References of "European Journal of Emergency Medicine"
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See detailAIR VERSUS GROUND TRANSPORT OF PATIENTS WITH ACUTE MYOCARDIAL INFARCTION: EXPERIENCE IN A RURAL-BASED HELICOPTER MEDICAL SERVICE
MOENS, Didier ULg; Stipulante, Samuel ULg; Donneau, Anne-Françoise ULg et al

in European Journal of Emergency Medicine (in press)

Aims Primary pre-hospital Helicopter Emergency Medical Service (HEMS) interventions may play a role in timely reperfusion therapy for patients with ST-segment elevation myocardial infarction (STEMI). We ... [more ▼]

Aims Primary pre-hospital Helicopter Emergency Medical Service (HEMS) interventions may play a role in timely reperfusion therapy for patients with ST-segment elevation myocardial infarction (STEMI). We designed a prospective study involving patients with acute myocardial infarction aimed at the evaluation of the potential benefit of such primary HEMS interventions as compared with classical EMS ground transport. Methods & results This prospective study was conducted from July 1, 2007 to June 15, 2012. Successive patients with ST-segment elevation myocardial infarction (STEMI) eligible for percutaneous coronary intervention (PCI) were included. Simulated ground-based access times were computed using a digital cartographic program, allowing the estimation of healthcare system delay from call to admission to the catheterisation laboratory. During the study period, 4485 patients benefited from HEMS activations. Of these patients, 342 (8%) suffering from STEMI were transferred for primary PCI. Median primary response time time was 11 min (IQR: 8 - 14 min) using the helicopter and 32 min (25 – 44 min) using road transport. Median transport time using HEMS was 12 min (9 – 15 min) and 50 min (36 – 56 min) by road. The median system delay using HEMS was 52 min (45 – 60 min), while this time was 110 min (95 – 126 min) by road. Finally, the system delay median gain was 60 min (47 – 72 min). Conclusions Using HEMS in a rural region allows STEMI patients to benefit from appropriate rescue care with similar delays as those seen in urban patients. [less ▲]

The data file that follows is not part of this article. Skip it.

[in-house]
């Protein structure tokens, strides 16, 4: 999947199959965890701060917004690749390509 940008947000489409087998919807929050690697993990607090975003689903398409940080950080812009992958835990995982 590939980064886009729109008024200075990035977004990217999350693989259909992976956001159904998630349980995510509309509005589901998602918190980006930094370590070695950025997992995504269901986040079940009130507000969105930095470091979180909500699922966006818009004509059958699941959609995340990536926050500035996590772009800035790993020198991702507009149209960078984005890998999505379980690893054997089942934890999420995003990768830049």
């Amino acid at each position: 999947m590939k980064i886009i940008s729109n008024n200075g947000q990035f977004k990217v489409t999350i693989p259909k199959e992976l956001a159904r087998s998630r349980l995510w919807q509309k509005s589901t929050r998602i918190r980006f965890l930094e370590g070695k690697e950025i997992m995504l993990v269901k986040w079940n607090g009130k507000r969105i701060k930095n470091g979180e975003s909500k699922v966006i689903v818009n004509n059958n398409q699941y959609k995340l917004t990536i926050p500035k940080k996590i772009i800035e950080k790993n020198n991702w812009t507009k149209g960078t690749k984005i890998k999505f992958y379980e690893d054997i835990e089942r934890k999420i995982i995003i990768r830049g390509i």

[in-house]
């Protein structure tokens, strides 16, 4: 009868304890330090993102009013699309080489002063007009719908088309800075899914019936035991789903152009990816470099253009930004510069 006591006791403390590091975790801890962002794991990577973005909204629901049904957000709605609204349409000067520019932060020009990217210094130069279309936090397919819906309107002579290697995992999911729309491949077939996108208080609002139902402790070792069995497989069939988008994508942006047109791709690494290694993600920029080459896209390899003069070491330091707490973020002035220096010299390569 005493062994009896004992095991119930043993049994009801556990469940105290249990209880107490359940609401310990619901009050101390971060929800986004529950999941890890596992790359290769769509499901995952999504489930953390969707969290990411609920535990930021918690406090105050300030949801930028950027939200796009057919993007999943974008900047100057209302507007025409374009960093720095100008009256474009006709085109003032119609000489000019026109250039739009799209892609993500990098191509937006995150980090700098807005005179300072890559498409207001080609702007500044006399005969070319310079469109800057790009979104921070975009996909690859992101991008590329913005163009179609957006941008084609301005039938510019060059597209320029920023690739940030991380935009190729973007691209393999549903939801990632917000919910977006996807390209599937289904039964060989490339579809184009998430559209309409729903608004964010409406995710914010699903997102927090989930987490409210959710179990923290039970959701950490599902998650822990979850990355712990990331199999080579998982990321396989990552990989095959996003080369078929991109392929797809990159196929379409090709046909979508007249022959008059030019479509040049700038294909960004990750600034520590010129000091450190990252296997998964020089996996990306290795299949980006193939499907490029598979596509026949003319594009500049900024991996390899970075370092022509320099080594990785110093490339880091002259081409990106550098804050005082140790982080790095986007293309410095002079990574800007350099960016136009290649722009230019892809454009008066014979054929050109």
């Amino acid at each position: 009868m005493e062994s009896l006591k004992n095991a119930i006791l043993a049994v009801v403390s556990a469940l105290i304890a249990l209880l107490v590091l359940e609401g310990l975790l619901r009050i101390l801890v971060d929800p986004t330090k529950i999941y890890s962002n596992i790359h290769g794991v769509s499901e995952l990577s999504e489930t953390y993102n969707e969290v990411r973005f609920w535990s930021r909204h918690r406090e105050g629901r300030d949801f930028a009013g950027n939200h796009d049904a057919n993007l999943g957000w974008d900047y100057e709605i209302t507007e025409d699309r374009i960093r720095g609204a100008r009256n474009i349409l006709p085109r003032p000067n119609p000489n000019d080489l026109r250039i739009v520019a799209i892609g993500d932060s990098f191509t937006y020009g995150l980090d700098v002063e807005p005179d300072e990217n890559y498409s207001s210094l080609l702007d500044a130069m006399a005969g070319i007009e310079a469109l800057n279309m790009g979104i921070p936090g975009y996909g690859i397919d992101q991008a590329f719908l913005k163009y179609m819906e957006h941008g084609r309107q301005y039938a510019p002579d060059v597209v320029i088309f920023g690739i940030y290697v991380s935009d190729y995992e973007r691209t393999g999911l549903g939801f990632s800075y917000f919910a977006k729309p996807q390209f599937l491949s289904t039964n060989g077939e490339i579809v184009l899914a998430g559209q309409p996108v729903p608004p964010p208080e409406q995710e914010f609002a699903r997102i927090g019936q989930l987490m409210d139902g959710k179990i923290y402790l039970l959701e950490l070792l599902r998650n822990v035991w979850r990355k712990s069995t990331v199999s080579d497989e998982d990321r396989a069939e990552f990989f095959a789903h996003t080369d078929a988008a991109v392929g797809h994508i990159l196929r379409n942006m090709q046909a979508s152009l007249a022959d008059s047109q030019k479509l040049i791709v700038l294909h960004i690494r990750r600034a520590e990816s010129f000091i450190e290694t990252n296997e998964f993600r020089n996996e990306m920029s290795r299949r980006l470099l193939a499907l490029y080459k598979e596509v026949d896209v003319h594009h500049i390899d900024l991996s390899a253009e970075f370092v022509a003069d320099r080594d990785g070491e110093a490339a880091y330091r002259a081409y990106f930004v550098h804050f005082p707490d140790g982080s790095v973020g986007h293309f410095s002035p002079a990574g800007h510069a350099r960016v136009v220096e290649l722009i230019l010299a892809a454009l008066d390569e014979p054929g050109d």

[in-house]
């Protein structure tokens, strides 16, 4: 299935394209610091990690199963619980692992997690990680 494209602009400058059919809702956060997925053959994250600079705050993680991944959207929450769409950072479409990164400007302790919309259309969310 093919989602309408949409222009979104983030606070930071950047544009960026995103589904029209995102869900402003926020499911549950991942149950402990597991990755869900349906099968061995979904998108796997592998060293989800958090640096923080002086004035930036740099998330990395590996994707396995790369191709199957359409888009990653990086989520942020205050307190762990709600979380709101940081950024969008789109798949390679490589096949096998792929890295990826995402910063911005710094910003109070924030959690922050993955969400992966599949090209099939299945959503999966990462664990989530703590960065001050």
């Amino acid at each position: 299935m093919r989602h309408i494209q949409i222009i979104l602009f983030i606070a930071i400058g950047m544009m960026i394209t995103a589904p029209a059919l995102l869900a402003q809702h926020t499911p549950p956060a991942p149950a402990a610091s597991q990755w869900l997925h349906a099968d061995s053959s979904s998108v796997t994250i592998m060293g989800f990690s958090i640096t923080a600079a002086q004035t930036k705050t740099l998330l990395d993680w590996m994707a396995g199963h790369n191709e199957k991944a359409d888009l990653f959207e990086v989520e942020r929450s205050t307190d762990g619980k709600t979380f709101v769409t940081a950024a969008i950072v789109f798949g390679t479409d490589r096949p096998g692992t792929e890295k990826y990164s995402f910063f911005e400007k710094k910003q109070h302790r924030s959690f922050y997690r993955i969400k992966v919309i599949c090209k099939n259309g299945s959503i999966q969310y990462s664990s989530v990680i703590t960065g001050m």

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See detailCognitive support for a better handoff: does it improve the quality of medical communication at shift change in an emergency department?
Gillet, Aline ULg; GHUYSEN, Alexandre ULg; BONHOMME, Suzanne ULg et al

in European Journal of Emergency Medicine (2012)

AIM: To improve the communication during shift handover in an emergency department. METHODS: We observed the handover process and analysed the discourse between physicians at shift change first, and then ... [more ▼]

AIM: To improve the communication during shift handover in an emergency department. METHODS: We observed the handover process and analysed the discourse between physicians at shift change first, and then we created two cognitive tools and tested their clinical impact on the field. We used different measures to evaluate this impact on the health care process including the frequency and type of information content communicated between physicians, duration of the handoff, physician self-evaluation of the quality of the handoff and a posthandover study of patient handling. RESULTS: Our results showed that the patient's medical history, significant test results, recommendations (treatment plan) and patient follow-up were communicated to a greater extent when the tools are used. We also found that physicians spent more time at the bedside and less time consulting medical records using these tools. CONCLUSION: The present study showed how in-depth observations and analyses of real work processes can be used to better support the quality of patient care. [less ▲]